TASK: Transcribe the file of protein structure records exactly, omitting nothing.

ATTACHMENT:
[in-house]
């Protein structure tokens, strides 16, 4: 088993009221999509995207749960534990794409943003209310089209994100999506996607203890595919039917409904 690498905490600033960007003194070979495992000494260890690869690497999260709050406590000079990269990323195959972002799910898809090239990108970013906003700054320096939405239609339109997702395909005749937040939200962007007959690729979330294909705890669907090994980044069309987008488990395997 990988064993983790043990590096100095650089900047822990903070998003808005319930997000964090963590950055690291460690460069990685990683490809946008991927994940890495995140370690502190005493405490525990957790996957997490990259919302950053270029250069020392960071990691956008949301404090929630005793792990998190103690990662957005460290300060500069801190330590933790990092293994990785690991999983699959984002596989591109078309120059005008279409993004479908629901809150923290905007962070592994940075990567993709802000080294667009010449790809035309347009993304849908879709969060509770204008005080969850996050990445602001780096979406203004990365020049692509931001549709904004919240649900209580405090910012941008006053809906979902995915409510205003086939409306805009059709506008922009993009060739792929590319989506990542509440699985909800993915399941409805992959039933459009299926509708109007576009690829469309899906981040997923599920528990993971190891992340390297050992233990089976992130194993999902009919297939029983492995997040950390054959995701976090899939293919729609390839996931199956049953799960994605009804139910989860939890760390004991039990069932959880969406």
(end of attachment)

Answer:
[in-house]
């Protein structure tokens, strides 16, 4: 088993009221999509995207749960534990794409943003209310089209994100999506996607203890595919039917409904 690498905490600033960007003194070979495992000494260890690869690497999260709050406590000079990269990323195959972002799910898809090239990108970013906003700054320096939405239609339109997702395909005749937040939200962007007959690729979330294909705890669907090994980044069309987008488990395997 990988064993983790043990590096100095650089900047822990903070998003808005319930997000964090963590950055690291460690460069990685990683490809946008991927994940890495995140370690502190005493405490525990957790996957997490990259919302950053270029250069020392960071990691956008949301404090929630005793792990998190103690990662957005460290300060500069801190330590933790990092293994990785690991999983699959984002596989591109078309120059005008279409993004479908629901809150923290905007962070592994940075990567993709802000080294667009010449790809035309347009993304849908879709969060509770204008005080969850996050990445602001780096979406203004990365020049692509931001549709904004919240649900209580405090910012941008006053809906979902995915409510205003086939409306805009059709506008922009993009060739792929590319989506990542509440699985909800993915399941409805992959039933459009299926509708109007576009690829469309899906981040997923599920528990993971190891992340390297050992233990089976992130194993999902009919297939029983492995997040950390054959995701976090899939293919729609390839996931199956049953799960994605009804139910989860939890760390004991039990069932959880969406």